The ultima solution - Cambridge city

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Courtesy of Scarecrow

The dangers of bird strikes are as old as flying itself so it is no surprise that some airports are still relying on the oldest methods - birds of prey - to combat it. The question is, why when there are such efficient hi-tech solutions instead.

Although all airports use a combination of 'technologies' to disperse wild birds, the basic choice faced by operators is whether to employ electronic aids or physical ones such as firearms or birds of prey.

To see the very latest in electronic systems, I travelled to Cambridge Airport (CBG), UK, which is owned and operated by Marshall Aerospace.

While the airfield is quiet in terms of movements, its standards and procedures must be as rigorous as anywhere else you care to mention in order to handle the very large aircraft that arrive for maintenance.

CBG's firefighters are responsible for bird-scaring duties. The team uses a combination of methods. The main deterrent is the Ultima bio-acoustic distress call system. Also, the team's physical presence patrolling the airfield helps to disperse unwanted aerial visitors, as does the occasional discharge of cartridges from a specially adapted pistol.

Senior Fire Officer Gerry Lennox told Airports International:
'We did use birds of prey, but we found them unreliable. While wild birds will recognise a predator and fly away when threatened, there is no guarantee that your bird of prey will rise to the occasion.When they have eaten they don't want to fly around chasingthings, they want to rest. If fact, I would say that the only thing our bird of prey ever attacked was its handler!

Mr Lennox said the airport had previously used another manufacturer's audio tape-based acoustic system, but this was found to be unreliable in the long term as the tapes would eventually either snap or become entangled and were relatively expensive to replace. That product was exchanged for a bio-acoustic distress call system developed by UK manufacturerScarecrow. After ten years service it is still being used occasionally, but it has been superseded in everyday use by the same company's Ultima bio-acoustic distress call product.Like every other sector of the aviation industry, bird dispersal methods have become more regulated. This is where GPS-based Ultima scores highly over its predecessor as it has been tailor-made to produce analytical data required by both customersand their respective regulating bodies. In CBG's case that means the Civil Aviation Authority.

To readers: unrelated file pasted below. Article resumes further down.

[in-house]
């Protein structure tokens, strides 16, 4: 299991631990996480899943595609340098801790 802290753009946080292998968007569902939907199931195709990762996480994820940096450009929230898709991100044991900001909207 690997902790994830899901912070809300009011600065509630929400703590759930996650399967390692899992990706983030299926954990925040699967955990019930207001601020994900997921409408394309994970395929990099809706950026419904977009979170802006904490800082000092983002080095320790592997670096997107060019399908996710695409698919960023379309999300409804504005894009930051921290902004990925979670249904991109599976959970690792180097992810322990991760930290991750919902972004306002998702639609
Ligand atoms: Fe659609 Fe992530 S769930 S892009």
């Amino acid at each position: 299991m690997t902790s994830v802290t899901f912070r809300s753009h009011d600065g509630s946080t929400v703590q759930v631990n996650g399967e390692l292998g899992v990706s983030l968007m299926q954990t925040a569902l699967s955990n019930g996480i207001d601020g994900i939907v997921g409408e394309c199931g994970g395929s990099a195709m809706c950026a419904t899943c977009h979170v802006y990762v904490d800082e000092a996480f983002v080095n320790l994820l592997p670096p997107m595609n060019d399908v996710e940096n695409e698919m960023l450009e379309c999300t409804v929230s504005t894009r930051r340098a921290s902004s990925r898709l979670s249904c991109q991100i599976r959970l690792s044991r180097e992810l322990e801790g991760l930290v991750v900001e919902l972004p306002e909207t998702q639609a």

The operator records details of the species and numbers of birds encountered; their location and their reaction ie whether it was successful in dispersing them. The name of the operator, locations and duration of the patrol are also added. All this information is then stored on a memory stick and transferred to the user's PC back in the office, where the data can be used as required.

Mr Lennox said that using Ultima saved his team around 20 minutes administration time per day that would otherwise have been spent producing seven hand-written reports - a time-savingequivalent to around two full working weeks per year.

The Ultima's display-screen system is designed to military specifications and housed in a hardened console, which protectsit against the rigours of daily use. Despite being a computer,there is no fan or other moving parts that are prone to damage or distortion. At Cambridge, Ultima is mounted inside the fire service's Land Rover Discovery and is situated to the left of the vehicle's gear stick to give the driver a clear view and easy access. The objects on the touch-screen are divided into large boxes, which Mr Lennox says: 'is importantwhen you consider that the operator is likely to be wearinggloves and, being a fire-fighter, might be a little heavy-handed with it.

Ultima is programmed to deal with whatever bird species the customer requires and will display images of the various types likely to be encountered via thumbnail images that are approximately 1.5 inches (4cm) square. These can be enlarged to fit the whole screen if required and extra text information is included in case the operator should need help identifying what type of birds are present. The operator simply presses the touch screen to choose the particular speciesto be dealt with on that occasion, sets the volume and presses the play button - it's a simple as that.

Of course the quality of the soundtrack being used is a crucial part of the operation. If the distress call were to be played at the wrong pitch, the birds simply wouldn't recognise it. If it is too quiet they won't hear it; so the findings of years of research have been used to make the calls as acoustically accurate as possible. Despite its overall simplicity, the system allows the user a great deal more reporting flexibility and options to help the customer's administration requirements.

Activity report data can be presented in many different ways, in either text or pie chart form. The latter allows the managerto see what percentage of the duties have been carried out by each staff member at a glance. The data reports are tailored to ICAO requirements.

Of course wild birds are a concern for all airports, so it's no surprise to learn that Ultima software is multilingual and the number of languages available is growing.

At Cambridge, Gerry Lennox believes Ultima has a 75% success rate to date and is pleased with what he has seen so far. Their example was purchased outright and came with a two-year warranty. The manufacturer has already provided free software upgrades and is engaged in further collaboration to develop the product

Taken from Airports International - May/June 2008

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